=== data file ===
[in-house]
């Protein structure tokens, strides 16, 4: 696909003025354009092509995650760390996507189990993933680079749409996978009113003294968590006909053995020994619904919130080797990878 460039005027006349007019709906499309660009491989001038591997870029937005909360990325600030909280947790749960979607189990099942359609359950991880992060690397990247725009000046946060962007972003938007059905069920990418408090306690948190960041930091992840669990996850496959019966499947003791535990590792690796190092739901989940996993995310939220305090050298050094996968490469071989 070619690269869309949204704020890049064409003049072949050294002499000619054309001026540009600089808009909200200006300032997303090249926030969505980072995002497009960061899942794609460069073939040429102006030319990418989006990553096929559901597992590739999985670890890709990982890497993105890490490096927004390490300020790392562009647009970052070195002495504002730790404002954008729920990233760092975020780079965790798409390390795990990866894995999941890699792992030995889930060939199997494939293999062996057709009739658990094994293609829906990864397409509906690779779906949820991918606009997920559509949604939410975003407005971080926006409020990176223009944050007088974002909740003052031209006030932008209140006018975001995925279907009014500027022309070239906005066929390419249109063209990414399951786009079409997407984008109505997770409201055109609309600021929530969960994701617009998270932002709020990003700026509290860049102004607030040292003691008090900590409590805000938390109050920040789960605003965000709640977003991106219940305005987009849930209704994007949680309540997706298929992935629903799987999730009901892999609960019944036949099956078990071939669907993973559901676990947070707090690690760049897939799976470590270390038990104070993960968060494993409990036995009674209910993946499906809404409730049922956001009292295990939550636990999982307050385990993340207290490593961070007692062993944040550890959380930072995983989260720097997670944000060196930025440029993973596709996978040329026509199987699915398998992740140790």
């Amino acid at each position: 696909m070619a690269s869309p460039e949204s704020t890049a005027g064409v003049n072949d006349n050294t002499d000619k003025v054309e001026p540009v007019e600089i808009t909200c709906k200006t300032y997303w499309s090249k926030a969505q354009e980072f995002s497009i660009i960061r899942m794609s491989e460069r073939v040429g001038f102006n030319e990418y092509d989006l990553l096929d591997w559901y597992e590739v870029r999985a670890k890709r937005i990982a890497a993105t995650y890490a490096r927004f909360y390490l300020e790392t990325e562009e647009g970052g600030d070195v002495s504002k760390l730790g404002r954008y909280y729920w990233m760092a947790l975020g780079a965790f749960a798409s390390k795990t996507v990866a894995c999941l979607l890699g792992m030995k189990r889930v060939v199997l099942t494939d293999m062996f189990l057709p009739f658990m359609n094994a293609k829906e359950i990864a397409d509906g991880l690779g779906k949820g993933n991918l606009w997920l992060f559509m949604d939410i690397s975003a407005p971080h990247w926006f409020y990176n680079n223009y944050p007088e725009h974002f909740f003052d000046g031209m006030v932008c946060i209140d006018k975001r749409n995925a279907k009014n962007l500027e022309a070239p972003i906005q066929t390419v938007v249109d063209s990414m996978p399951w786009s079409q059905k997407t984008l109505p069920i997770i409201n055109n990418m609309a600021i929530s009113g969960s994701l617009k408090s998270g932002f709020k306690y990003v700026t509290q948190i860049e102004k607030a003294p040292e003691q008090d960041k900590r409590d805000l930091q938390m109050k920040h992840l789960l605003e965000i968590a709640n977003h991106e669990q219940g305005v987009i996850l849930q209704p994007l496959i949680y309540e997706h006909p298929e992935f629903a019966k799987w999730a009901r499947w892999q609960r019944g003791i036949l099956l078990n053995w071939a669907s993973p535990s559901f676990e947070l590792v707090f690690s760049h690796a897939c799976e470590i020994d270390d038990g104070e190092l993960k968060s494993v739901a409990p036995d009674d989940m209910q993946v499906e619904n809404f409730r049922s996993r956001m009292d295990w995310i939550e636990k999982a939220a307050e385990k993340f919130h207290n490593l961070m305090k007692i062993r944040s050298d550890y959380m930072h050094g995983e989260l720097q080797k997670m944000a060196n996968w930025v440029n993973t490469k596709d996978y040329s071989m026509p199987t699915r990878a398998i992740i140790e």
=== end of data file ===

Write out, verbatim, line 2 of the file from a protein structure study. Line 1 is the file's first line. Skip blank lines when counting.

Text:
């Protein structure tokens, strides 16, 4: 696909003025354009092509995650760390996507189990993933680079749409996978009113003294968590006909053995020994619904919130080797990878 460039005027006349007019709906499309660009491989001038591997870029937005909360990325600030909280947790749960979607189990099942359609359950991880992060690397990247725009000046946060962007972003938007059905069920990418408090306690948190960041930091992840669990996850496959019966499947003791535990590792690796190092739901989940996993995310939220305090050298050094996968490469071989 070619690269869309949204704020890049064409003049072949050294002499000619054309001026540009600089808009909200200006300032997303090249926030969505980072995002497009960061899942794609460069073939040429102006030319990418989006990553096929559901597992590739999985670890890709990982890497993105890490490096927004390490300020790392562009647009970052070195002495504002730790404002954008729920990233760092975020780079965790798409390390795990990866894995999941890699792992030995889930060939199997494939293999062996057709009739658990094994293609829906990864397409509906690779779906949820991918606009997920559509949604939410975003407005971080926006409020990176223009944050007088974002909740003052031209006030932008209140006018975001995925279907009014500027022309070239906005066929390419249109063209990414399951786009079409997407984008109505997770409201055109609309600021929530969960994701617009998270932002709020990003700026509290860049102004607030040292003691008090900590409590805000938390109050920040789960605003965000709640977003991106219940305005987009849930209704994007949680309540997706298929992935629903799987999730009901892999609960019944036949099956078990071939669907993973559901676990947070707090690690760049897939799976470590270390038990104070993960968060494993409990036995009674209910993946499906809404409730049922956001009292295990939550636990999982307050385990993340207290490593961070007692062993944040550890959380930072995983989260720097997670944000060196930025440029993973596709996978040329026509199987699915398998992740140790």